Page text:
Sudden Cardiac Arrest Rare for Adults Engaged in Sports
Study highlights the benefits of exercise and sports in middle-aged adults, as well as CPR training.
There’s no need for healthy adults to shy away from playing sports, according to a study confirming the high-benefit/low-risk nature of sports activity during middle age.
Published in the American Heart Association journal Circulation, this study measured the frequency of sudden cardiac arrest in middle-aged adults participating in sports activities. Sudden cardiac arrest occurs when the heart suddenly and unexpectedly stops beating. While rare, sudden cardiac arrest can be triggered by physical activity. Since exercise is critical to good health, experts worry that fears of sudden cardiac arrest may discourage adults from certain activities.
To learn more, researchers analyzed data from the Oregon Sudden Unexpected Death Study, which included 1,247 sudden cardiac death cases in adults between 35–65 years of age. Among all cases, only 5% occurred during sports activities and were much more common in men than women. Among sudden cardiac arrests that occurred during sports, roughly one-third of cases had signs of heart problems the week before, and more than half of cases had at least one cardiovascular risk factor such as high blood pressure or diabetes. Interestingly, survival rates were significantly higher among sports-related sudden cardiac arrest, likely because they were more likely to be in public and receiving immediate CPR.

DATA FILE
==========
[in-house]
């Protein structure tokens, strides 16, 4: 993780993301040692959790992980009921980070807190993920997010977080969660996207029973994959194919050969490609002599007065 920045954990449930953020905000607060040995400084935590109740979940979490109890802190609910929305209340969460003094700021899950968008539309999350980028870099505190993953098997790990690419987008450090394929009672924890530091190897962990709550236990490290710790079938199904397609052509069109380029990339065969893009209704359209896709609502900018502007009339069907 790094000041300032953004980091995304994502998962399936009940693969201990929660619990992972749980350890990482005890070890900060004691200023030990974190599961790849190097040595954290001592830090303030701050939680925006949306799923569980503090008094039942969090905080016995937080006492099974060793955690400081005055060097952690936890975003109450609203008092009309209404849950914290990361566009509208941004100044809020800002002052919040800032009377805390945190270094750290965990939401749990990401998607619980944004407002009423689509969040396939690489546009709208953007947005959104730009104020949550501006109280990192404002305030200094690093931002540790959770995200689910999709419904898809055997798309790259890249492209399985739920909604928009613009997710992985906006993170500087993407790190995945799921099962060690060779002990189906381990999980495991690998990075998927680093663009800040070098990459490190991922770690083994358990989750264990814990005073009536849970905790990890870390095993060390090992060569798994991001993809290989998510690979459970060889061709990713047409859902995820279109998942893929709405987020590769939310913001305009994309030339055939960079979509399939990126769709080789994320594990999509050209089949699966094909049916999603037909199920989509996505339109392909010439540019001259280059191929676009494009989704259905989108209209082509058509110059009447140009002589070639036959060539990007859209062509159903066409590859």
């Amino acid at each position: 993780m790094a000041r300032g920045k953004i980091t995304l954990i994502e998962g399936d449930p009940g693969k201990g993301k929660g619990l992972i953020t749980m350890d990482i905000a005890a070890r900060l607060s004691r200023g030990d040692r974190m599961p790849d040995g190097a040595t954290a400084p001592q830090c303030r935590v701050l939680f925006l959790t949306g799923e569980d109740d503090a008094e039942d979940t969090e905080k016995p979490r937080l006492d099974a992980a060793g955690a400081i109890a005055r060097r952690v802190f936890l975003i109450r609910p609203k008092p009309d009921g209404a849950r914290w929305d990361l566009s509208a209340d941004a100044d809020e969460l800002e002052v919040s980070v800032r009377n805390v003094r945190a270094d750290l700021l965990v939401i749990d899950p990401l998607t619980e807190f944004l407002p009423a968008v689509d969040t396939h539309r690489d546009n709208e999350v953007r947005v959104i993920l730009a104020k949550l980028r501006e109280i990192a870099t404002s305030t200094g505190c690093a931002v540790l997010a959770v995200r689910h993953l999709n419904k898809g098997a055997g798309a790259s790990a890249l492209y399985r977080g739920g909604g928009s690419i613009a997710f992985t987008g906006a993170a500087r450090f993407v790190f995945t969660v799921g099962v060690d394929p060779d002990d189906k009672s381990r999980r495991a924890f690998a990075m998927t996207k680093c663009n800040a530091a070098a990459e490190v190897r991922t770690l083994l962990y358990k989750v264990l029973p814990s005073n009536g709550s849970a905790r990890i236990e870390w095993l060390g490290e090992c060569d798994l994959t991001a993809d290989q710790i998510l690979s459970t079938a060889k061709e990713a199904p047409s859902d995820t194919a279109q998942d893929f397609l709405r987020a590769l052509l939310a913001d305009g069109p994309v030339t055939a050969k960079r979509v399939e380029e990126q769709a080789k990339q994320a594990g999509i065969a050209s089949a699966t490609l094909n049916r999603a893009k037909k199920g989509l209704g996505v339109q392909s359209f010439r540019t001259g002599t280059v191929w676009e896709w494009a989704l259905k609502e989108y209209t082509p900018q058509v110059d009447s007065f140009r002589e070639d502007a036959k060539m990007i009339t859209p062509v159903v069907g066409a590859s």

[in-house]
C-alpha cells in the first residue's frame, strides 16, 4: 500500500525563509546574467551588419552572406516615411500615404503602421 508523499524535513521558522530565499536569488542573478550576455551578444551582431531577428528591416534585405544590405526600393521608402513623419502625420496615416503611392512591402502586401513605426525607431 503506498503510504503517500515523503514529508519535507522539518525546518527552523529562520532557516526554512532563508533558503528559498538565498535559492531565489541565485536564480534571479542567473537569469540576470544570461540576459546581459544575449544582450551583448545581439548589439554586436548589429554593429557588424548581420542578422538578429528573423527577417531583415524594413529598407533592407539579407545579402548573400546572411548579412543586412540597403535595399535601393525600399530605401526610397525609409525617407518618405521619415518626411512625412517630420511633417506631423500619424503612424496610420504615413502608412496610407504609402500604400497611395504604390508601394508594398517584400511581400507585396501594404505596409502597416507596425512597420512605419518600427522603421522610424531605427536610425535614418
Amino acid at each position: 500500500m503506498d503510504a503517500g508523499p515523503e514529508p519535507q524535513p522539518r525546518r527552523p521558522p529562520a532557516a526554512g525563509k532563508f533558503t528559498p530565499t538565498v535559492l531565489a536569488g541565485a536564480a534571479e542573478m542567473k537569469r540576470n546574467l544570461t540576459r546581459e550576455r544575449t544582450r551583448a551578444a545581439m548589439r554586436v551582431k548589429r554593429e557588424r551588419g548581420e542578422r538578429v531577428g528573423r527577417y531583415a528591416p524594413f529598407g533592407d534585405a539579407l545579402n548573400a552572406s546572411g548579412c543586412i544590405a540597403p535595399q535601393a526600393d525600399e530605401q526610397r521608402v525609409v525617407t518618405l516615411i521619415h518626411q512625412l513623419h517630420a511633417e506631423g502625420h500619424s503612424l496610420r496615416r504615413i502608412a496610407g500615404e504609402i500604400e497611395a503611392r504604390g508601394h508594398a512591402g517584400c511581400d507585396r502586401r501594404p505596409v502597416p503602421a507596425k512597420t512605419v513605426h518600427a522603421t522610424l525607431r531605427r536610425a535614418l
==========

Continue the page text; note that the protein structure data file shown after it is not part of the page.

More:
The take home message, as authors point out, is that sports-related sudden cardiac death is very rare in middle-aged adults. Not only is sudden cardiac death a rare occurrence in all adults, it’s unlikely that sports or physical activity will trigger this condition in adults healthy enough to exercise. In addition, exercise is much more likely to promote better health than cause harm and reduces risk of heart events like heart attack and stroke.
In cases where sudden cardiac death does occur, however, this study highlights the importance of immediate treatment. Since sports-related sudden cardiac arrests in this study were more likely to occur in a public place, victims were more likely to receive CPR, which helped increase survival rates. CPR can double or triple a victim’s chance of survival, yet less than one-third of cardiac arrest victims receive CPR from a bystander. Since roughly 88% of sudden cardiac arrests occur at home, away from the public, it’s important to be trained in CPR and to encourage family and friends to do the same.
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